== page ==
I had to wait on a line to get into confession. It was a Wednesday afternoon at 4pm. It looked like a half off sale at Macy’s. There were only women standing on line. As soon as I walked in, their eyes glanced at me. Were they relating to me? Or were they already judging me? I felt as though they knew I was in there to tell the priest behind the gate I was gay. I could just hear their thoughts, “Oh would you look at the dyke who just walked in?” Paranoia got the best of me, and my mind went frantic trying to ‘hear their thoughts’ as I waited there in line---with the rest of the sinners, ironically enough.

Soon enough, it was my turn. It reminded me of my psychiatrist. I’m always the last one to talk to these guys. They’re already drained listening to other people’s problems, and then I come strolling in to talk about my lesbian issues.

“Father it’s been…ummm….quite a while since I’ve been to confession…” I said, not knowing the ‘procedure’ of confessing and the proper prayers or words to say as a ‘good Catholic’ should.
“Child, tell me your sins.” He says, in this authoritative voice.
“Well, I’m confused. I’m dating women, and I don’t want God to be upset with me.”
“What do you do with these women?”
He asked in a creepy sort of way. He didn’t even make it clear of what he was referring to.
“Well what do you do with these women in order for you to think it’s a sin?”
“Well, I’m intimate with them. I’m dating women, and I’m confused.”
“You know that this path only leads to a dead end road, right?”
He says. What nerve! The man “in the closet” is telling me that my life was a dead end road. Even in the bible it clearly states that it’s sometimes better to be ‘alone’…and not partnered up with someone—regardless of sexual preference.

Here’s a scripture that tells us how marriage can actually put us on a ‘dead end road’—so to speak:

Now let me say this, dear brothers and sisters: The time that remains is very short, so husbands should not let marriage be their major concern. Happiness or sadness or wealth should not keep anyone from doing God’s work. Those in frequent contact with the things of the world should make good use of them without becoming attached to them, for this world and all it contains will pass away. In everything you do, I want you to be free from the concerns of this life. An unmarried man can spend his time doing the Lord’s work and thinking how to please him. But a married man can’t do that so well. He has to think about his earthly responsibilities and how to please his wife. His interests are divided. In the same way, a woman who is no longer married or has never been married can be more devoted to the Lord in body and in spirit, while the married woman must be concerned about her earthly responsibilities and how to please her husband. I am saying this for your benefit, not to place restrictions on you. I want you to do whatever will help you serve the Lord best, with as few distractions as possible. ~1 Corinthians 7:29-35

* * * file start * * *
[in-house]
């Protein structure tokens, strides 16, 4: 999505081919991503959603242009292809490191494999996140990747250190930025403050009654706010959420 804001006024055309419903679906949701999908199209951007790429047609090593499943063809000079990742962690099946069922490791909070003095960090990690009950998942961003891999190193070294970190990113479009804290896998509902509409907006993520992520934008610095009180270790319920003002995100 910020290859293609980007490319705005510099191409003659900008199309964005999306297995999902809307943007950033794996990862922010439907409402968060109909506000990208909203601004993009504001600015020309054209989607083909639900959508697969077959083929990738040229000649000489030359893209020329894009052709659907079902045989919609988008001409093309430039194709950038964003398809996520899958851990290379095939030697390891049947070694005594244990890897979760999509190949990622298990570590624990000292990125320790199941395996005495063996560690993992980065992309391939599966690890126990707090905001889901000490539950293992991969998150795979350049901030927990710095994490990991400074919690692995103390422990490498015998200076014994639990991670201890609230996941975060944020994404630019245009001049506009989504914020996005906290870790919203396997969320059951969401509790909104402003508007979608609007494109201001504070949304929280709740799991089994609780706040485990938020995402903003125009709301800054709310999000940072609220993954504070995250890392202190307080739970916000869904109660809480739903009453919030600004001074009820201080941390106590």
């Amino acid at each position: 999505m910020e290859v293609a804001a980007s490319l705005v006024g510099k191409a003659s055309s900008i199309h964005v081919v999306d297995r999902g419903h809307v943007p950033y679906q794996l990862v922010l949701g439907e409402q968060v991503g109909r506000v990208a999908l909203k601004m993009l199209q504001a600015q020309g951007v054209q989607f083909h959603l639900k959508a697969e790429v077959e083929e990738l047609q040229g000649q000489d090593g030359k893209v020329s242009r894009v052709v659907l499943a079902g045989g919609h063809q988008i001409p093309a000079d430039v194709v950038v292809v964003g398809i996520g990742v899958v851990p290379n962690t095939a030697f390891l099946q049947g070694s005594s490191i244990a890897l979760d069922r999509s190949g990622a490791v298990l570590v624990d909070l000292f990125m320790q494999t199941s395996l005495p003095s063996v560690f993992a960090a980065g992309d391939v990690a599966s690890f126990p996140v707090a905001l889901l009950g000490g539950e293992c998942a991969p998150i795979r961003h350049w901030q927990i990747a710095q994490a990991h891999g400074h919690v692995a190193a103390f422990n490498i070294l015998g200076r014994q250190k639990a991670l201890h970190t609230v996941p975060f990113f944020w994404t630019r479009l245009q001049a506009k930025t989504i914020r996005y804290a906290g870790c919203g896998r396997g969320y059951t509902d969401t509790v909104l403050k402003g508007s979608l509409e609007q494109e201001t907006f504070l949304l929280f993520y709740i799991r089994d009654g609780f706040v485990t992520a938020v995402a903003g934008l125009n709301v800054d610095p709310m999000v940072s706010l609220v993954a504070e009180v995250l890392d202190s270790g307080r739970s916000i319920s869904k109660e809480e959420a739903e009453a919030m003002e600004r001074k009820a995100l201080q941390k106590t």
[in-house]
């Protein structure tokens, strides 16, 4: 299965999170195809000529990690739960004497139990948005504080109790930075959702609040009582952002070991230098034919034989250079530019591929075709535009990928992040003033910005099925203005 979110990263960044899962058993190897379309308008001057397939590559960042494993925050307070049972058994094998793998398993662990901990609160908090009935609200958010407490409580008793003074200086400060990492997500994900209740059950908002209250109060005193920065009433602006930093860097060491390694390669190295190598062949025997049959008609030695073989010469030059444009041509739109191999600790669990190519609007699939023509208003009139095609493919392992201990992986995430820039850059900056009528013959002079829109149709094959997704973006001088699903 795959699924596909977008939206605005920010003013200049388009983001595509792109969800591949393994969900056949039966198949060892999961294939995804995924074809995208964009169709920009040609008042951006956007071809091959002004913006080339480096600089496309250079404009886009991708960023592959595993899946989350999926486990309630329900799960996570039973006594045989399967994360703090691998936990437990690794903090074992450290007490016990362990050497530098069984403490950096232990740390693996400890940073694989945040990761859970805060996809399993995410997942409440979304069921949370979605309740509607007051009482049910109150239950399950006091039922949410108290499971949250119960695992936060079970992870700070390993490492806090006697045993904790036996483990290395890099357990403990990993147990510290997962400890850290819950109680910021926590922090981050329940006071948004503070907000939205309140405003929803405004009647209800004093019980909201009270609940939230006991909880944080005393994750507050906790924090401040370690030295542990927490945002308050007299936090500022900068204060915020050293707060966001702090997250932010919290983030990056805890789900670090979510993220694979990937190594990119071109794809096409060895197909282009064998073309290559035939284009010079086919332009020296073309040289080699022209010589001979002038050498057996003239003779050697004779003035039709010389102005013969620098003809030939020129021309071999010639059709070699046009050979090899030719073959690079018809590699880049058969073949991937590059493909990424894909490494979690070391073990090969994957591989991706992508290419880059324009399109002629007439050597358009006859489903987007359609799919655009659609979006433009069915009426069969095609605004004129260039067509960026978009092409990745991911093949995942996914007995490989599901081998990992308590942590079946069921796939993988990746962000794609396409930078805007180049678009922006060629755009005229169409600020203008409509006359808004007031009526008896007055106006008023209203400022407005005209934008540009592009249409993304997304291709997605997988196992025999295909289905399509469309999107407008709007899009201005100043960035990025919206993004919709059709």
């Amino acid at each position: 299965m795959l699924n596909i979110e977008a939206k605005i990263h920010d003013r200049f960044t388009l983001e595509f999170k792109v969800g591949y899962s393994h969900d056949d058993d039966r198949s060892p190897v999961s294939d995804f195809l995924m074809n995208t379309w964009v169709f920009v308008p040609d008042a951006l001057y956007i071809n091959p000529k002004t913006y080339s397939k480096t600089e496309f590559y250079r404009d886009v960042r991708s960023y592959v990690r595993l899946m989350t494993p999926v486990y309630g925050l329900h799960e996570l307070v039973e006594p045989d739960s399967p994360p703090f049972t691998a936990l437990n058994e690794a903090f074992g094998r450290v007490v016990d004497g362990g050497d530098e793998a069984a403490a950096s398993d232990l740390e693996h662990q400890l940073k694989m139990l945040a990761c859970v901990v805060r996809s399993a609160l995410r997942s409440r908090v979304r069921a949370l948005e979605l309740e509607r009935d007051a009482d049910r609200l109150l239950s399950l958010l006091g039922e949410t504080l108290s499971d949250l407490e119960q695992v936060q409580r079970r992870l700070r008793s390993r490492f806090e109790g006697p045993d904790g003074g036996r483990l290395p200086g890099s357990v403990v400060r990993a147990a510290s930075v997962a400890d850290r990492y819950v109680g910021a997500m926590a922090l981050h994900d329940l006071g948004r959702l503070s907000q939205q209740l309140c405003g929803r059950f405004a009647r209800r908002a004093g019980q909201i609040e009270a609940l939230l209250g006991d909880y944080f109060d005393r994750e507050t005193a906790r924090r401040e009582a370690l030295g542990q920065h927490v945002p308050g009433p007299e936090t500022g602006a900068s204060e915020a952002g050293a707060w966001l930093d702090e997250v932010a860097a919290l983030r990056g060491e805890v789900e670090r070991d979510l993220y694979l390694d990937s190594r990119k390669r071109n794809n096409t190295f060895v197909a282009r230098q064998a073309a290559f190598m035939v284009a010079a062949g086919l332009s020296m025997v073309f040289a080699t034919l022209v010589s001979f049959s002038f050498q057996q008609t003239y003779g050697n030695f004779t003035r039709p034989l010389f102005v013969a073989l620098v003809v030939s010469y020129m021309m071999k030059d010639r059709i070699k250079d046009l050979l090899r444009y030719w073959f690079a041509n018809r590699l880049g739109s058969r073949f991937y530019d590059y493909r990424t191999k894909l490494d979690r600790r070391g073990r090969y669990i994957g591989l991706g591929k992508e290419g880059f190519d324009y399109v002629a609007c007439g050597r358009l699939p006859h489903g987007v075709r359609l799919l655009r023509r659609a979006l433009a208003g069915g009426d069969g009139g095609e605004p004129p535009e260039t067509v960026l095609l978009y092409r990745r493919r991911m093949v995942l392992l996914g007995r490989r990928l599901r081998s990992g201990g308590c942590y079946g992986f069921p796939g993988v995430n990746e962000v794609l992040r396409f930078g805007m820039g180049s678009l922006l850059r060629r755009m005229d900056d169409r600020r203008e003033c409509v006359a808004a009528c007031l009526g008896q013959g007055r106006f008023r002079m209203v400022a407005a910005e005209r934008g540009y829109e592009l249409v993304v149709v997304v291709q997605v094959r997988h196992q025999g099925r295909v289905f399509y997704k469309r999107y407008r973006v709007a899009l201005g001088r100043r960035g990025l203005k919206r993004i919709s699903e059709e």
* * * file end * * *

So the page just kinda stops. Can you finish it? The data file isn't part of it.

Three years later, I converted to Christianity. The judgments of the church and the ‘you’re doomed’ attitudes left a bad taste in my mouth. God loves all of us—regardless of who we love. God knows our hearts and motives. What right does any human have, telling us that we’re going to have a life that leads into a ‘dead end road’? I was really discouraged hearing this come out of a priest’s mouth; most of all, hearing the priest inquire of the ‘activities’ that were done behind closed doors with the people I was intimate with. I’ll never forget that. He almost sounded aroused as he asked me these horrifying questions. I do believe, whether you’re a priest, nun, pope or anyone on that level of ‘respect’---they are just ‘people’. If you rely on people’s judgments, you will always be disappointed. I had to learn this the hard way. I made many mistakes down the road relying on what other people thought. The only thing that matters to me, is what God thinks of me. And I know he loves me unconditionally. Can a human love unconditionally I wonder?

Needless to say, my relationship with Tammy ended due to the extreme lifestyle she led that conflicted with mine. She did get help, and went into a rehabilitation program. I was proud of her for doing this. We left off as friends. I never thought bad of her due to her life choices, I just know she was going through a very hard time. She was one of the most amazing women I have ever met in my life. She had the ability to make you laugh, even if you were crying hysterically. She had a talent for people—she was intuitive and almost knew what you were feeling. This is what made her an incredible bartender---as well as an incredible person all around. Her drug problem didn’t have a reflection on what I thought of her. In fact, she had to go through that, in order to learn things—as we all do. We all have different crosses to bear, and who am I to judge? I’m just happy I came across such a unique person. I miss her--and would love to see how she’s doing ‘today’. She moved back to Texas, and I believe she got married to a very nice man.

Lately I’ve been noticing that too many people put an emphasis on ‘being with someone’. They’re afraid to be alone. They think if they’re not married by a certain age, that they’ll always have an unhappy life. In my beliefs, if we rely on God, and make Him number one in our lives, we’ll always be headed in the right direction.

The Lord says, “I will guide you along the best pathway for your life. I will advise you and watch over you.” ~Psalm 32:8

Is it that we don’t believe what God promises? I was guilty of this too. That’s why I walked into confession. I wanted the priest to give me those magic words of wisdom to make my homosexuality go away—so that I can live the ‘normal life’, and get married with children. Did I really want this though? If I went down that path, would my life be better? Would I have ever been able to write? Would I have to run after my kids before spitting a word out into my book or blog? Do you think I would have any time at all for the things I love? Personally, ‘for me’, my life would be very unhappy if I did go that route. For others—that’s “their passion” in life; to raise a family. Everyone has a different path. We don’t have to all cram onto one little walkway.